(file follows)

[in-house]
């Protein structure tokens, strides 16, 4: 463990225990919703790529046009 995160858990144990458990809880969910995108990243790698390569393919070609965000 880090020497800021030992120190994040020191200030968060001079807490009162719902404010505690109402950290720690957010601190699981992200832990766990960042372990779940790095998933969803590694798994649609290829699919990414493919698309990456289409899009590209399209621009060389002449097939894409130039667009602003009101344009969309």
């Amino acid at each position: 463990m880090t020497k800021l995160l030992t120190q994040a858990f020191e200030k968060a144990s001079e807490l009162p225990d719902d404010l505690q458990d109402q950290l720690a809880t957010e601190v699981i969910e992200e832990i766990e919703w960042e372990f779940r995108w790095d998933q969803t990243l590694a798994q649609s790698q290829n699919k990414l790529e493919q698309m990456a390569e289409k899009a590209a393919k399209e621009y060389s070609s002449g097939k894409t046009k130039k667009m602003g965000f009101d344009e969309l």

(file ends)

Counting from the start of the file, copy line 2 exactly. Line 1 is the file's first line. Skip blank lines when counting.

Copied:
């Protein structure tokens, strides 16, 4: 463990225990919703790529046009 995160858990144990458990809880969910995108990243790698390569393919070609965000 880090020497800021030992120190994040020191200030968060001079807490009162719902404010505690109402950290720690957010601190699981992200832990766990960042372990779940790095998933969803590694798994649609290829699919990414493919698309990456289409899009590209399209621009060389002449097939894409130039667009602003009101344009969309």